But “construction of roads, bridges, rail lines, ports, electric vehicle charging stations, and improvements to the electric grid and other parts of the power sector” seems more-or-less unobjectionable on its face. Rail is easily the most controversial of these, with those living outside the major metropolitan areas seeing no benefit. Beyond the politics, the logistics are simply a nightmare. Once-great subway systems like those in New York and DC are falling apart but it’s next to impossible to upgrade them without months- or even years-long shutdowns. And it’s nearly impossible to build new ones in big cities because of the massive disruption of existing routines that stretch on for years and years.
Officials have discussed offsetting some or all of the infrastructure spending by raising taxes on corporations, including increasing the 21 percent corporate income tax rate and a variety of measures to force multinational corporations to pay more tax in the United States on income they earn abroad. That strategy is unlikely to garner Republican votes.
“I don’t think there’s going to be any enthusiasm on our side for a tax increase,” Senator Mitch McConnell of Kentucky, the Republican leader, told reporters last week. He predicted the administration’s infrastructure plan would be a “Trojan horse” for tax increases.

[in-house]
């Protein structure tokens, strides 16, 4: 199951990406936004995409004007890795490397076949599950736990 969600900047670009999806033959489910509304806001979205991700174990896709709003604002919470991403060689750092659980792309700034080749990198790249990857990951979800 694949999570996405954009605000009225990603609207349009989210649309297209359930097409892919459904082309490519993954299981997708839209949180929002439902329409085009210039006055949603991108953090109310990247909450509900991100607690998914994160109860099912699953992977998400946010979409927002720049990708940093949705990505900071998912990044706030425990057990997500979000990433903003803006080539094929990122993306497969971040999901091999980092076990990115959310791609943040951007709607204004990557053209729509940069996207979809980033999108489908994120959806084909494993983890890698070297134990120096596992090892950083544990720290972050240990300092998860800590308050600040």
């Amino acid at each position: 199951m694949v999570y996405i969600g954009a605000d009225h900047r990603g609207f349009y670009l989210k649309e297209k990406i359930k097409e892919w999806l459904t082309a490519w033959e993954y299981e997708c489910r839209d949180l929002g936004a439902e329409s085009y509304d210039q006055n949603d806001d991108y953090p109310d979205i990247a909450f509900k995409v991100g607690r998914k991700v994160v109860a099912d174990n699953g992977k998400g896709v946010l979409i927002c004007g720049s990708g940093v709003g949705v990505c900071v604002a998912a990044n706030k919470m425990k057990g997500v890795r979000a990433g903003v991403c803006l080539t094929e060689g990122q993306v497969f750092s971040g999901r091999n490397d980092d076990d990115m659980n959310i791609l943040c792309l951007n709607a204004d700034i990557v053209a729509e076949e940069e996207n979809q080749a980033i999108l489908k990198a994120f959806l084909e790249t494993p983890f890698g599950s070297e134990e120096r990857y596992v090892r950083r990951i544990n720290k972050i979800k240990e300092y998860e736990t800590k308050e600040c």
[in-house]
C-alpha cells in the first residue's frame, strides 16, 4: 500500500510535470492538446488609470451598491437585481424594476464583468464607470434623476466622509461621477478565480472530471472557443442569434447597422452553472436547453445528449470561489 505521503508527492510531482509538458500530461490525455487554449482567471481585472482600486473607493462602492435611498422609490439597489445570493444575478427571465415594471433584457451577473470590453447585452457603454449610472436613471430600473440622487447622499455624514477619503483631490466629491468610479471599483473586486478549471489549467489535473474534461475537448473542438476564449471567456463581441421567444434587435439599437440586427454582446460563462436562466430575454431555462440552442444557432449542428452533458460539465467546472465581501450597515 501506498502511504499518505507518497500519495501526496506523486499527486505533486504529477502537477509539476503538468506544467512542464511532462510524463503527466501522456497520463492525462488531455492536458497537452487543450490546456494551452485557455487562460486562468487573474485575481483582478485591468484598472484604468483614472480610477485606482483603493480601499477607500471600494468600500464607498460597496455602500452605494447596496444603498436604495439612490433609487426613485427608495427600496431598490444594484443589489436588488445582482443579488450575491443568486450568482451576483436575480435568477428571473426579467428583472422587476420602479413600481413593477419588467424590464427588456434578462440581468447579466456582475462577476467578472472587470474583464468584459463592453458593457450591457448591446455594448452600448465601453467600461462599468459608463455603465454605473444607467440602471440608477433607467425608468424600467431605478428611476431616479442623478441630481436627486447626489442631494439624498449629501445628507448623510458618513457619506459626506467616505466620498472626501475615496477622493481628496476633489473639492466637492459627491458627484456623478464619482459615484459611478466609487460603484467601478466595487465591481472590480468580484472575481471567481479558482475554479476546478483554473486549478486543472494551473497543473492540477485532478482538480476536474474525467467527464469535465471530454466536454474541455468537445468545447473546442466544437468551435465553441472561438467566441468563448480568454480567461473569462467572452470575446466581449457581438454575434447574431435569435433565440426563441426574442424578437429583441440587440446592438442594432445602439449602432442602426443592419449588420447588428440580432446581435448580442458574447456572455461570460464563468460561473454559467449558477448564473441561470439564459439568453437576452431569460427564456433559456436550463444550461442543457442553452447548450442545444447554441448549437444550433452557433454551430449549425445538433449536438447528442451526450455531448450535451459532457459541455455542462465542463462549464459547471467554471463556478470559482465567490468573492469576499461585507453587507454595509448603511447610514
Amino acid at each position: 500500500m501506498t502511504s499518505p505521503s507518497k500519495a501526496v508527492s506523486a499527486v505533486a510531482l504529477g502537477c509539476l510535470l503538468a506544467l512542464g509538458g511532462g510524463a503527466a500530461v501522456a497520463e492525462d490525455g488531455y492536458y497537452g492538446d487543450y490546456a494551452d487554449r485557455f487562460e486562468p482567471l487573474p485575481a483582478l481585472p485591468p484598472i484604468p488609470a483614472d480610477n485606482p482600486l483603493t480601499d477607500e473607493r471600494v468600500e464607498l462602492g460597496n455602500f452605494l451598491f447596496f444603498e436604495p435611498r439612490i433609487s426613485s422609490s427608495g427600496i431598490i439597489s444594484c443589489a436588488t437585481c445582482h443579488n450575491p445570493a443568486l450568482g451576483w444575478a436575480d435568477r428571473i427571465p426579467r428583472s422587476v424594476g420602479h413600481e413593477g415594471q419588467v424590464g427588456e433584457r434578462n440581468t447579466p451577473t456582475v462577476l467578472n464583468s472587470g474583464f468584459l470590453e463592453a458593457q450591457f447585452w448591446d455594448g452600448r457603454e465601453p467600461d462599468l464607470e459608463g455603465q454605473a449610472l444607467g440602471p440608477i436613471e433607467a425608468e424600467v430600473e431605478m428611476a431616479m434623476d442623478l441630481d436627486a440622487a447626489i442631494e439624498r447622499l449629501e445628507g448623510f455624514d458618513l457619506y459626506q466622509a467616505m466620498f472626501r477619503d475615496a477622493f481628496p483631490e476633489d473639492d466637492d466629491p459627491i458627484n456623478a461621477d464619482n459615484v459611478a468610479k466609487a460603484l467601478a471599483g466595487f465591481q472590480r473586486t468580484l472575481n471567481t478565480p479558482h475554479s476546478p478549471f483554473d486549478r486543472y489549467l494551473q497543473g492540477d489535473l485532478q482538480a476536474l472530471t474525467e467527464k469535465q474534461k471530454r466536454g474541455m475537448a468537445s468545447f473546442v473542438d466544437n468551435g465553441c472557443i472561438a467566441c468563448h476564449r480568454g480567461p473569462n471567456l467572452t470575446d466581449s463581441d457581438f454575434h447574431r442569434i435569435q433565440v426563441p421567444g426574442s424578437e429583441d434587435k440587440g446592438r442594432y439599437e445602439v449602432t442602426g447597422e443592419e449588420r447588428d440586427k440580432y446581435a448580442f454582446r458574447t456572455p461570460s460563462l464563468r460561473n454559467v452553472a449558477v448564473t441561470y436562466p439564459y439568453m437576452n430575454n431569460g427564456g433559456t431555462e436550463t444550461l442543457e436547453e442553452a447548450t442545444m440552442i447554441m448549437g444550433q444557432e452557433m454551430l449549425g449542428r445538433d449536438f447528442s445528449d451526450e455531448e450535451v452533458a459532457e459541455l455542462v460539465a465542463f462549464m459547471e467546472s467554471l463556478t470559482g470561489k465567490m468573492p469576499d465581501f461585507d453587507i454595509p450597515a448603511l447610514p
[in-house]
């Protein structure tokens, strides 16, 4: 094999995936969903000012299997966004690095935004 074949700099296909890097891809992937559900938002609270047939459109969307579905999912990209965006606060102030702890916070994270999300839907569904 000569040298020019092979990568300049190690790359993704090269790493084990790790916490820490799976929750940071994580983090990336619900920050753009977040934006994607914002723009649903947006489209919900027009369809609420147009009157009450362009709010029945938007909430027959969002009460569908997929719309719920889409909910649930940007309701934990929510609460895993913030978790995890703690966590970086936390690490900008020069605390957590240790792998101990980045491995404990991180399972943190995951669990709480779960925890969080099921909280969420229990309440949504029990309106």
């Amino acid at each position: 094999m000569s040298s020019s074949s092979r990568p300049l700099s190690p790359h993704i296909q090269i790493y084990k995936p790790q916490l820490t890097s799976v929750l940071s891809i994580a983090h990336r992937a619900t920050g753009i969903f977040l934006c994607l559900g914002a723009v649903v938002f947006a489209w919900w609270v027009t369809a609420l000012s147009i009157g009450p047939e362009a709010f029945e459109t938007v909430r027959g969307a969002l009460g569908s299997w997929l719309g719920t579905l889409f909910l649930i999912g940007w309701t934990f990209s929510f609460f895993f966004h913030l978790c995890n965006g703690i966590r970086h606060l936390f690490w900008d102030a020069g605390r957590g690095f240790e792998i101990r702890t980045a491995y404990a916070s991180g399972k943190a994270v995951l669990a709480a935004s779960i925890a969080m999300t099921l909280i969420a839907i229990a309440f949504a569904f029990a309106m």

Again, even aside from the politics, it’s not obvious the money is there. The 2017 tax cut under President Trump took corporate rates from 35 to 21. Biden wants to raise them to 28 percent, which is what the Obama-Biden administration had proposed cutting them to but failed. Even if the support to do that exists, it’s not clear that it will yield much money since corporations have the means to shift their earnings to shield them from taxation. Indeed, the reason Obama wanted to cut them from 35 percent to begin with is to encourage more compliance.
The overall price tag of the package could approach $4 trillion since it includes several tax incentives, like credits to help families afford child care and to encourage energy efficiency in existing buildings. It could also extend temporary tax cuts meant to fight poverty, which could increase the size of the proposal by hundreds of billions of dollars, according to estimates prepared by administration officials.
Mr. Biden supports all of the individual spending and tax proposals under consideration, but it is unclear whether he will back splitting his agenda into pieces, or what legislative strategy he and Democratic leaders will pursue to maximize the chances of pushing the effort through Congress.
Apparently, they’ll have Buttigieg do it.
And, yes, the “temporary” child tax credit that was part of the “relief” bill is almost certainly going to become permanent. Again, that may be a good thing on a number of fronts but it’s expensive.
On the broader political front, even leaving aside the question of whether Republicans will support any of this, I’m not sure I understand the logic of getting out so early with the massive cost of the bill will offering so few details. “How will we pay for it?” no longer seems a relevant question, given that we now have a bipartisan consensus that we can just spend all the money we want, borrow it on really low interest rates, and the debt will magically go away at some point. So, right now, we’re just left with we’re going to spend $3 trillion—or, more likely, $4 trillion—on a huge grabbag of stuff and call it all “infrastructure.”